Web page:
ALBUQUERQUE, N.M. — Faced with wavering financial support for its nuclear weapons research and development mission, the agency that oversees New Mexico’s nuclear weapons labs has its eye on non-nuclear weapons work for the Pentagon and other federal agencies to help bolster the labs’ budgets.
“New missions” and, by implication, new funding sources, are all the rage.
Meanwhile, backers of NASA’s planetary science program are planning a car wash and bake sale.
For links to DeYoung’s memo and the planetary bake sale and car wash, click here on ABQjournal.com.
That dichotomy clashed in my inbox last week after the Project on Government Oversight, a Washington, D.C., watchdog group, shared a devastating internal Pentagon memo questioning why the nuclear weapons labs should feel entitled to keep getting fat budgets while the rest of the federal research enterprise shrinks.
Meanwhile, Reta Beebe, a New Mexico State University scientist who is one of the world’s leading experts on the atmosphere of the planet Jupiter, sent me a note about plans for a June 9 planetary car wash and bake sale.
Obviously the car wash and bake sale is a publicity stunt aimed at drawing attention to the proposed 20 percent cut in the nation’s planetary science budget – from $1.5 billion this year to $1.2 billion next year.
But the labs’ grasping for outside money is very real and POGO’s leaked memo suggests some inside the Pentagon are none too pleased.
At a time when the Pentagon’s own labs are shrinking, the nuclear weapons labs, run by the U.S. Department of Energy, are asking for financial help to keep from doing the same. That’s despite the fact the weapons labs are far more expensive per scientist than comparable research groups elsewhere, wrote Don DeYoung, a member of a Pentagon team assembled to look at the labs’ research budgets. DeYoung, a civilian, was the Navy’s representative on an inter-agency team reviewing lab management and funding issues.
DeYoung, in a November memo, called the labs “an oversized post-Cold War nuclear weapons infrastructure” that federal managers have failed to reduce in size as the need for their work declined.
We are seeing a pattern as the consensus about cutting federal spending grows more concrete. The people who get money now want to keep getting it, and are marshaling their arguments as to why.
I must disclose here a personal soft spot for planetary science. I began my science journalism career covering NASA planetary missions for a newspaper in California, spectator to the grand dramas of robotic spacecraft arriving at unexplored worlds. My first was Voyager’s arrival at Neptune, and one of my great life thrills remains looking over Beebe’s shoulder in the spring of 1989 at some of the first close-up pictures of that planet that humans had ever seen.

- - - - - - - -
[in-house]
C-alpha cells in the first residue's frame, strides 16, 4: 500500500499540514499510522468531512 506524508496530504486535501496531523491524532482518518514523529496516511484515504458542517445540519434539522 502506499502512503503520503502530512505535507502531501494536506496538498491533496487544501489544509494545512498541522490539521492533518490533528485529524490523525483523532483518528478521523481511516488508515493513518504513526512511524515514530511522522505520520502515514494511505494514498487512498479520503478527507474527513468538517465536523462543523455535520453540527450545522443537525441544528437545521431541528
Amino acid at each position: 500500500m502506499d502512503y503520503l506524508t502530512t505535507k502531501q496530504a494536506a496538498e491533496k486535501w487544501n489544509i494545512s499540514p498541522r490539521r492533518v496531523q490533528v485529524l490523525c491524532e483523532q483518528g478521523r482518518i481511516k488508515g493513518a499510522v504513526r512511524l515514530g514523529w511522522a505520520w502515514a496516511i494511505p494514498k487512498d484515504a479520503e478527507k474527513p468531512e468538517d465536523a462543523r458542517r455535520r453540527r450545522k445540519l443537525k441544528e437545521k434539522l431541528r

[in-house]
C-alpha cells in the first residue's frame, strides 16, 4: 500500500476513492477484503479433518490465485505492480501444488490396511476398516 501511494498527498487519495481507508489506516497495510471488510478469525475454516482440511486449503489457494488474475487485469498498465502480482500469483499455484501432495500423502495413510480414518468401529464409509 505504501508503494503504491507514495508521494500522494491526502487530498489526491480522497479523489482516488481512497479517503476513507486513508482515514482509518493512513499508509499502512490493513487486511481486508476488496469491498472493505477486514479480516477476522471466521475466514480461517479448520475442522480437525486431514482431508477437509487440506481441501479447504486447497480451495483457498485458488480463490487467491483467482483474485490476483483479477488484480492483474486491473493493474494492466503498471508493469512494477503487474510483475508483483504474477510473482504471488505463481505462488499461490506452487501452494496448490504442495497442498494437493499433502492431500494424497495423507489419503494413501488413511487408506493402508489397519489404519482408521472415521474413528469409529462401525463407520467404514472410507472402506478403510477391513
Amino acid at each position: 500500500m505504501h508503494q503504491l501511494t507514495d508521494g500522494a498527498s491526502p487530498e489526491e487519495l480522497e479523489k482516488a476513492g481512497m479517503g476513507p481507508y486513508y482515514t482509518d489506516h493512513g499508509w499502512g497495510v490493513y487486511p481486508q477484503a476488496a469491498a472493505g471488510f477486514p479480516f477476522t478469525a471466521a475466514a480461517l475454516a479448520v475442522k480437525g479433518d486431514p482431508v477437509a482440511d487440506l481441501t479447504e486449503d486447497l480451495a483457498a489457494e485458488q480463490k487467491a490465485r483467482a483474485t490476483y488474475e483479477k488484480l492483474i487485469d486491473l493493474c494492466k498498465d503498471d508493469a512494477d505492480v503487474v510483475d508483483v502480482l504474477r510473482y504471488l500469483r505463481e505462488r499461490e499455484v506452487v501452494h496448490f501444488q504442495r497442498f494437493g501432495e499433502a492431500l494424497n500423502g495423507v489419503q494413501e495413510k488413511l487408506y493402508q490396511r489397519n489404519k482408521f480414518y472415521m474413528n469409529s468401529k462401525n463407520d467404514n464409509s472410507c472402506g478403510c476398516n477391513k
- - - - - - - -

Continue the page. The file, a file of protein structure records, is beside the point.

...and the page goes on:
At an emotional level, that means I would be enthusiastic about having Beebe and her colleagues wash my car.
But the hard-hearted, federal budget-policy journalist in me recognizes that, like everything the federal government does, planetary science faces tough realities in this new fiscal environment.
The contradiction here is that the new Pentagon memo suggests the labs and their nuclear weapons program sponsors think they should be exempt from this new reality. So important is the labs’ work, the Department of Energy has argued, that other federal agencies, especially the Pentagon, should help pick up the tab to keep them from having to shrink and helping them expand into new mission areas.
DeYoung argues that, with a bloated cost structure one study suggests makes a weapons lab scientist cost two to three times as much as a comparable researcher elsewhere, pouring more money into them from other agencies for new missions makes no sense.
I sent Bob Peurifoy, a retired Sandia National Laboratories manager who has long complained about bloat at the labs, a copy of DeYoung’s memo over the weekend. Peurifoy, a gruff old-timer from the generation that built nuclear weapons to help win the Cold War, has long complained about the new way of business at the labs, arguing that scrambling for money rather than maintaining the U.S. nuclear arsenal has become the real core mission.
Peurifoy reminded me of a comment he made last year when we were having a similar conversation: “The managers of the weapon program now seem to believe their mission is to increase the weapon program budget and protect payroll.”
DeYoung’s memo suggests Peurifoy’s argument, common among many of the old-timers I talk to, has some quiet allies within the defense establishment. This subtext will make the coming debates over the nuclear weapons budget fascinating to watch.
Meanwhile, if you’re reading this, Reta, count me in for a dozen cookies, and my Honda Civic really needs a wash.
UpFront is a daily front-page opinion column. Comment directly to John Fleck at 823-3916 or firstname.lastname@example.org.